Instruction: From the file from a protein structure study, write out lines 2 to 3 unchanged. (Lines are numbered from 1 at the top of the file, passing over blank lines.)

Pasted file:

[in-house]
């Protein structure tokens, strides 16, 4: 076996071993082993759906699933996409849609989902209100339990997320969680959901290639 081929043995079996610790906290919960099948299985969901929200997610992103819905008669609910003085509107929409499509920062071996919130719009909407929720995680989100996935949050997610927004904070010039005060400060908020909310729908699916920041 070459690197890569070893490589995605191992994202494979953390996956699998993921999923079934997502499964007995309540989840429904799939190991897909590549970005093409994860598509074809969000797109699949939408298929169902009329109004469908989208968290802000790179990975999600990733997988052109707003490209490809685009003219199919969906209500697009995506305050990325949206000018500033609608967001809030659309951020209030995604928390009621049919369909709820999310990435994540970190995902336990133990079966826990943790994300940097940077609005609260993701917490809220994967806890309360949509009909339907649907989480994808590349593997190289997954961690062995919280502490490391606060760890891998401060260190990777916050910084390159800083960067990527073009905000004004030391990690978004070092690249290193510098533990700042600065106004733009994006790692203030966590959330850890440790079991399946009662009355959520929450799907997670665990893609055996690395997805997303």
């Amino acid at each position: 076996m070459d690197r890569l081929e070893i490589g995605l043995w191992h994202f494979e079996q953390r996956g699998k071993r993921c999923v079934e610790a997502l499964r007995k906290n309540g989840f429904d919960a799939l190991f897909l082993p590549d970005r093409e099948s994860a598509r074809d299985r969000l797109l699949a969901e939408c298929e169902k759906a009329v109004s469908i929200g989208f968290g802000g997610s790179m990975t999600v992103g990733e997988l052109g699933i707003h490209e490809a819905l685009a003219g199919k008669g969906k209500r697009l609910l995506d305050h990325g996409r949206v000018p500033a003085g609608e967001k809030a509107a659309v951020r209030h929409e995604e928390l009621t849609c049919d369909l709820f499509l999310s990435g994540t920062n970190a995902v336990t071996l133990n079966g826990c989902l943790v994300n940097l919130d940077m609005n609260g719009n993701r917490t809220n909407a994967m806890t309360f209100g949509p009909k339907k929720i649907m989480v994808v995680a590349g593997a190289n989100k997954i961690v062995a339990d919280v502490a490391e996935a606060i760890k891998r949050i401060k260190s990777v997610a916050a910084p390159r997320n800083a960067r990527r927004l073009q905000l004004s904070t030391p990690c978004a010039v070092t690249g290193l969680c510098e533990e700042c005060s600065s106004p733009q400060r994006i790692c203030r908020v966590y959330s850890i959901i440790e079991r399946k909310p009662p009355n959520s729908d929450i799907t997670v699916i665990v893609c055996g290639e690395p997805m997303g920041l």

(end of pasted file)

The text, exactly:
């Protein structure tokens, strides 16, 4: 076996071993082993759906699933996409849609989902209100339990997320969680959901290639 081929043995079996610790906290919960099948299985969901929200997610992103819905008669609910003085509107929409499509920062071996919130719009909407929720995680989100996935949050997610927004904070010039005060400060908020909310729908699916920041 070459690197890569070893490589995605191992994202494979953390996956699998993921999923079934997502499964007995309540989840429904799939190991897909590549970005093409994860598509074809969000797109699949939408298929169902009329109004469908989208968290802000790179990975999600990733997988052109707003490209490809685009003219199919969906209500697009995506305050990325949206000018500033609608967001809030659309951020209030995604928390009621049919369909709820999310990435994540970190995902336990133990079966826990943790994300940097940077609005609260993701917490809220994967806890309360949509009909339907649907989480994808590349593997190289997954961690062995919280502490490391606060760890891998401060260190990777916050910084390159800083960067990527073009905000004004030391990690978004070092690249290193510098533990700042600065106004733009994006790692203030966590959330850890440790079991399946009662009355959520929450799907997670665990893609055996690395997805997303």
């Amino acid at each position: 076996m070459d690197r890569l081929e070893i490589g995605l043995w191992h994202f494979e079996q953390r996956g699998k071993r993921c999923v079934e610790a997502l499964r007995k906290n309540g989840f429904d919960a799939l190991f897909l082993p590549d970005r093409e099948s994860a598509r074809d299985r969000l797109l699949a969901e939408c298929e169902k759906a009329v109004s469908i929200g989208f968290g802000g997610s790179m990975t999600v992103g990733e997988l052109g699933i707003h490209e490809a819905l685009a003219g199919k008669g969906k209500r697009l609910l995506d305050h990325g996409r949206v000018p500033a003085g609608e967001k809030a509107a659309v951020r209030h929409e995604e928390l009621t849609c049919d369909l709820f499509l999310s990435g994540t920062n970190a995902v336990t071996l133990n079966g826990c989902l943790v994300n940097l919130d940077m609005n609260g719009n993701r917490t809220n909407a994967m806890t309360f209100g949509p009909k339907k929720i649907m989480v994808v995680a590349g593997a190289n989100k997954i961690v062995a339990d919280v502490a490391e996935a606060i760890k891998r949050i401060k260190s990777v997610a916050a910084p390159r997320n800083a960067r990527r927004l073009q905000l004004s904070t030391p990690c978004a010039v070092t690249g290193l969680c510098e533990e700042c005060s600065s106004p733009q400060r994006i790692c203030r908020v966590y959330s850890i959901i440790e079991r399946k909310p009662p009355n959520s729908d929450i799907t997670v699916i665990v893609c055996g290639e690395p997805m997303g920041l």